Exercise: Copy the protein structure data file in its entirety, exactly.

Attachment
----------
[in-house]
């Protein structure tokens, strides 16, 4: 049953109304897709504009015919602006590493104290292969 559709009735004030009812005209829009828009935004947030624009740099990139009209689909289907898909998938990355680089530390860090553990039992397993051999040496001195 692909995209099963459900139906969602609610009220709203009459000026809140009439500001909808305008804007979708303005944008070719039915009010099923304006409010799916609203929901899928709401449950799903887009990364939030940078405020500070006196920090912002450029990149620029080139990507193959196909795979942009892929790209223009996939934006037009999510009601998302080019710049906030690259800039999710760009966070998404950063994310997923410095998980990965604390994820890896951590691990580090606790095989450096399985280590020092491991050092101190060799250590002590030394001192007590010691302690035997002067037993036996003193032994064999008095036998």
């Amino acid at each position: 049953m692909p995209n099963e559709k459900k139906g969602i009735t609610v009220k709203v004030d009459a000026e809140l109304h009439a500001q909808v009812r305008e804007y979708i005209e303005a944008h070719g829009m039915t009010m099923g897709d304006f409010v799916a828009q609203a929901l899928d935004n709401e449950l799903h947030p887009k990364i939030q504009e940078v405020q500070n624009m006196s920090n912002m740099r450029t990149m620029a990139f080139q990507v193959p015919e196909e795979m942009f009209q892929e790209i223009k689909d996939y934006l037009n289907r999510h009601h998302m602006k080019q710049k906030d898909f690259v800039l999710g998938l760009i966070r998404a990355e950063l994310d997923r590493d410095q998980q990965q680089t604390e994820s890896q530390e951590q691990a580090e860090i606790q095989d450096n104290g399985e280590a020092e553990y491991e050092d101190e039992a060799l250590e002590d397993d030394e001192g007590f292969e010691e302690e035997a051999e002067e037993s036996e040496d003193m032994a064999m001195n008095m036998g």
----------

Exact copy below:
[in-house]
């Protein structure tokens, strides 16, 4: 049953109304897709504009015919602006590493104290292969 559709009735004030009812005209829009828009935004947030624009740099990139009209689909289907898909998938990355680089530390860090553990039992397993051999040496001195 692909995209099963459900139906969602609610009220709203009459000026809140009439500001909808305008804007979708303005944008070719039915009010099923304006409010799916609203929901899928709401449950799903887009990364939030940078405020500070006196920090912002450029990149620029080139990507193959196909795979942009892929790209223009996939934006037009999510009601998302080019710049906030690259800039999710760009966070998404950063994310997923410095998980990965604390994820890896951590691990580090606790095989450096399985280590020092491991050092101190060799250590002590030394001192007590010691302690035997002067037993036996003193032994064999008095036998």
């Amino acid at each position: 049953m692909p995209n099963e559709k459900k139906g969602i009735t609610v009220k709203v004030d009459a000026e809140l109304h009439a500001q909808v009812r305008e804007y979708i005209e303005a944008h070719g829009m039915t009010m099923g897709d304006f409010v799916a828009q609203a929901l899928d935004n709401e449950l799903h947030p887009k990364i939030q504009e940078v405020q500070n624009m006196s920090n912002m740099r450029t990149m620029a990139f080139q990507v193959p015919e196909e795979m942009f009209q892929e790209i223009k689909d996939y934006l037009n289907r999510h009601h998302m602006k080019q710049k906030d898909f690259v800039l999710g998938l760009i966070r998404a990355e950063l994310d997923r590493d410095q998980q990965q680089t604390e994820s890896q530390e951590q691990a580090e860090i606790q095989d450096n104290g399985e280590a020092e553990y491991e050092d101190e039992a060799l250590e002590d397993d030394e001192g007590f292969e010691e302690e035997a051999e002067e037993s036996e040496d003193m032994a064999m001195n008095m036998g």